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Australian Prime Minister ‘blames Muslims’ for voting against equal marriage

Nick Duffy November 20, 2017

(Photo by Stefan Postles/Getty Images)

The Australian Prime Minister Malcolm Turnbull has attempted to blame Muslims for votes against equal marriage.

The country is in the process of passing equal marriage through Parliament after a divisive public vote on whether same-sex marriage should be legal.

Aussies gave their resounding backing to equality in the vote, with 61.60% voting Yes and 38.40% voting No.

The Yes vote won a majority in every state, and in 133 of the 150 federal electorates – with voters in just 17 seats favouring a ‘No’ vote.

12 of the seats that voted ‘No’ were in western Sydney, along with three Queensland electorates and two Victorian regions.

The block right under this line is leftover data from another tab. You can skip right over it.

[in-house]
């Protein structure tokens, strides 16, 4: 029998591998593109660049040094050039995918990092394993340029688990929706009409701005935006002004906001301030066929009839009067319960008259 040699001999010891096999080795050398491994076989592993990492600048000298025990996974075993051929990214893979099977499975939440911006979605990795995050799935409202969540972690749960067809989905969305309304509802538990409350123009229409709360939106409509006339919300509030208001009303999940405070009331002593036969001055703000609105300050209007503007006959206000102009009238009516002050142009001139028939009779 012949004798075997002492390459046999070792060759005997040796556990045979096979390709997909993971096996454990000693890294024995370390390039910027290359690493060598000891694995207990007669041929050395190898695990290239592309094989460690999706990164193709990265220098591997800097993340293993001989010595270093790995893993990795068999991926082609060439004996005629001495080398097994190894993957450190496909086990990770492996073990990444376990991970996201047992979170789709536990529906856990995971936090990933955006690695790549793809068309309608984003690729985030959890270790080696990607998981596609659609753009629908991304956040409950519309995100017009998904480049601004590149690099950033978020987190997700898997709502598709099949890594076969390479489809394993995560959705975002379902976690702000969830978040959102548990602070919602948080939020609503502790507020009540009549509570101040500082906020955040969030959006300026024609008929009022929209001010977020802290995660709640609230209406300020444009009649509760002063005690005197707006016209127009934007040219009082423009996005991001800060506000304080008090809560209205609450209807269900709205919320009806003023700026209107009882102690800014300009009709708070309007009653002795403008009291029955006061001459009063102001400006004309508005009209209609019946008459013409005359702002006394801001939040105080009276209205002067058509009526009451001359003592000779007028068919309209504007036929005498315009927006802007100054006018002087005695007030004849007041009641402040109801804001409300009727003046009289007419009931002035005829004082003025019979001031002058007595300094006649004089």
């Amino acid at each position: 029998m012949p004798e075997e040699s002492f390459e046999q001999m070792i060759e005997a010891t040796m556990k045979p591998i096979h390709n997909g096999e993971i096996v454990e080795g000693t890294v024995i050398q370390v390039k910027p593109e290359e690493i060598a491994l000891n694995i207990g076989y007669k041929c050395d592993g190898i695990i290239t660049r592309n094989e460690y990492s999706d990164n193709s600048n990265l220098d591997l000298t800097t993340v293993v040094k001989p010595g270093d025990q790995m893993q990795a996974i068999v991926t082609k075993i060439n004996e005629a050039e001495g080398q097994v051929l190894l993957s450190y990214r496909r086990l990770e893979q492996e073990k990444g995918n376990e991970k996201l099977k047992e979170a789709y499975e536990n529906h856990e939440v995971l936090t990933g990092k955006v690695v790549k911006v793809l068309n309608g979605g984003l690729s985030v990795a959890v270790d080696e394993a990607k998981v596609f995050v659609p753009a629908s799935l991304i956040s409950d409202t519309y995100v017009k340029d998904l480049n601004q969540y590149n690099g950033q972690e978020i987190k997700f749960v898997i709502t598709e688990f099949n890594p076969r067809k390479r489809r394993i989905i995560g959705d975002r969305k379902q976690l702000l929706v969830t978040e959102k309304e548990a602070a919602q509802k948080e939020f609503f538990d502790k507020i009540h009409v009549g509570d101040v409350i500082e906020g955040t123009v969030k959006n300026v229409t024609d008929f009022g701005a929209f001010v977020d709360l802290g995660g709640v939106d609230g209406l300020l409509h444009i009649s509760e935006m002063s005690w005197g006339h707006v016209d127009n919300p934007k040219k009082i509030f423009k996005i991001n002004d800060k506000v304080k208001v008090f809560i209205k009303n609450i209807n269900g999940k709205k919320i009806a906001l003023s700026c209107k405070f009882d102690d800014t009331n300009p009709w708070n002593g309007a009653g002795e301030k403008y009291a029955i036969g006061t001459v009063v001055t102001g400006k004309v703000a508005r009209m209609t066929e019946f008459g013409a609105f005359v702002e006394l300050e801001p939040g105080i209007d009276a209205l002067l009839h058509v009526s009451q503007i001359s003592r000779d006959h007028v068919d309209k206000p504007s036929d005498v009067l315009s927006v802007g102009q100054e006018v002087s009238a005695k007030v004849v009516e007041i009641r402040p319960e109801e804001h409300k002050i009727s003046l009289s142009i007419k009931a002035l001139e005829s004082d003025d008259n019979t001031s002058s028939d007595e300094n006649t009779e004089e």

The country’s Prime Minister Malcolm Turnbull cited the migrant population in western Sydney as the reason for the result.

(Photo by NYEIN CHAN NAING/AFP/Getty Images)

He told 3AW: “The numbers speak for themselves, and you can see the biggest No votes were in electorates with a large migrant population, and in particular with a large Muslim population, like several of the seats in western Sydney and in Melbourne.

He added: “In some of those seats you’ve got a very big Muslim community who are very, who are very conservative on issues like this and very little support for same-sex marriage.”